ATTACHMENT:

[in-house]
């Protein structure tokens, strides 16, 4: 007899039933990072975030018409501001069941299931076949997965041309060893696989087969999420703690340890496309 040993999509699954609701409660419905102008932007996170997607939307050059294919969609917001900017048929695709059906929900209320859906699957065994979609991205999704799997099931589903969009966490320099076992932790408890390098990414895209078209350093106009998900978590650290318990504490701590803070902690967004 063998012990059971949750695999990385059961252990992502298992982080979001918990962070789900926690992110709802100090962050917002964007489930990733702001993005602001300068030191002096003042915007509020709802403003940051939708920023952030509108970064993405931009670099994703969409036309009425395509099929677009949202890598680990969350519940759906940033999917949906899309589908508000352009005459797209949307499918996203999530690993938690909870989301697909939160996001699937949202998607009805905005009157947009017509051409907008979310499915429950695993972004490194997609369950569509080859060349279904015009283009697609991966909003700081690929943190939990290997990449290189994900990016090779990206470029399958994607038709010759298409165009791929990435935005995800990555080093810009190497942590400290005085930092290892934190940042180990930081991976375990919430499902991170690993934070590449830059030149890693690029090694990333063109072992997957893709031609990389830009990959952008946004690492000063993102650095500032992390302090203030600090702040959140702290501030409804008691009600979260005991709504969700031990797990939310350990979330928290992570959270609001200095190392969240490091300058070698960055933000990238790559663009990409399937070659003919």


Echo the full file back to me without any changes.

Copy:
[in-house]
């Protein structure tokens, strides 16, 4: 007899039933990072975030018409501001069941299931076949997965041309060893696989087969999420703690340890496309 040993999509699954609701409660419905102008932007996170997607939307050059294919969609917001900017048929695709059906929900209320859906699957065994979609991205999704799997099931589903969009966490320099076992932790408890390098990414895209078209350093106009998900978590650290318990504490701590803070902690967004 063998012990059971949750695999990385059961252990992502298992982080979001918990962070789900926690992110709802100090962050917002964007489930990733702001993005602001300068030191002096003042915007509020709802403003940051939708920023952030509108970064993405931009670099994703969409036309009425395509099929677009949202890598680990969350519940759906940033999917949906899309589908508000352009005459797209949307499918996203999530690993938690909870989301697909939160996001699937949202998607009805905005009157947009017509051409907008979310499915429950695993972004490194997609369950569509080859060349279904015009283009697609991966909003700081690929943190939990290997990449290189994900990016090779990206470029399958994607038709010759298409165009791929990435935005995800990555080093810009190497942590400290005085930092290892934190940042180990930081991976375990919430499902991170690993934070590449830059030149890693690029090694990333063109072992997957893709031609990389830009990959952008946004690492000063993102650095500032992390302090203030600090702040959140702290501030409804008691009600979260005991709504969700031990797990939310350990979330928290992570959270609001200095190392969240490091300058070698960055933000990238790559663009990409399937070659003919």